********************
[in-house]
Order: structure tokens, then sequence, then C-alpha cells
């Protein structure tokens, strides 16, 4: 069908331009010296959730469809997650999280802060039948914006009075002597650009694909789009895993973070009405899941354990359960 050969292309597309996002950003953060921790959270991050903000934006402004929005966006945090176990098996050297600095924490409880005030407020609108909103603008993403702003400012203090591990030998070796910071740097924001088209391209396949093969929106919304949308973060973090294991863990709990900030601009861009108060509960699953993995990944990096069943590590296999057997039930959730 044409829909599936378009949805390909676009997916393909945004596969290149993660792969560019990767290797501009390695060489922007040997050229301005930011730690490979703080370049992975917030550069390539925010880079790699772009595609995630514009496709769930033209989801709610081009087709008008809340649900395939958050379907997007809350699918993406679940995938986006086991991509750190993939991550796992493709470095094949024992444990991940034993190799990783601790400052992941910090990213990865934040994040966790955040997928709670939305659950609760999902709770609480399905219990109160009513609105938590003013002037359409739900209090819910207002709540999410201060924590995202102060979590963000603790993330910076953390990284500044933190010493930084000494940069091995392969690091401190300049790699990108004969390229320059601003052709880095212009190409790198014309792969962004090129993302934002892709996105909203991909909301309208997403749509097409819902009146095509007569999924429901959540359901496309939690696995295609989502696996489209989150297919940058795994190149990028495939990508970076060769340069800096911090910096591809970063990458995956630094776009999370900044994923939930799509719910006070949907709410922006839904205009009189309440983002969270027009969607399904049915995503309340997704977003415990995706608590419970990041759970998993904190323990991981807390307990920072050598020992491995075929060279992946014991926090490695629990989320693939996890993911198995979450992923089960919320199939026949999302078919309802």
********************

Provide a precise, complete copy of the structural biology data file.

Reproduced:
[in-house]
Order: structure tokens, then sequence, then C-alpha cells
């Protein structure tokens, strides 16, 4: 069908331009010296959730469809997650999280802060039948914006009075002597650009694909789009895993973070009405899941354990359960 050969292309597309996002950003953060921790959270991050903000934006402004929005966006945090176990098996050297600095924490409880005030407020609108909103603008993403702003400012203090591990030998070796910071740097924001088209391209396949093969929106919304949308973060973090294991863990709990900030601009861009108060509960699953993995990944990096069943590590296999057997039930959730 044409829909599936378009949805390909676009997916393909945004596969290149993660792969560019990767290797501009390695060489922007040997050229301005930011730690490979703080370049992975917030550069390539925010880079790699772009595609995630514009496709769930033209989801709610081009087709008008809340649900395939958050379907997007809350699918993406679940995938986006086991991509750190993939991550796992493709470095094949024992444990991940034993190799990783601790400052992941910090990213990865934040994040966790955040997928709670939305659950609760999902709770609480399905219990109160009513609105938590003013002037359409739900209090819910207002709540999410201060924590995202102060979590963000603790993330910076953390990284500044933190010493930084000494940069091995392969690091401190300049790699990108004969390229320059601003052709880095212009190409790198014309792969962004090129993302934002892709996105909203991909909301309208997403749509097409819902009146095509007569999924429901959540359901496309939690696995295609989502696996489209989150297919940058795994190149990028495939990508970076060769340069800096911090910096591809970063990458995956630094776009999370900044994923939930799509719910006070949907709410922006839904205009009189309440983002969270027009969607399904049915995503309340997704977003415990995706608590419970990041759970998993904190323990991981807390307990920072050598020992491995075929060279992946014991926090490695629990989320693939996890993911198995979450992923089960919320199939026949999302078919309802």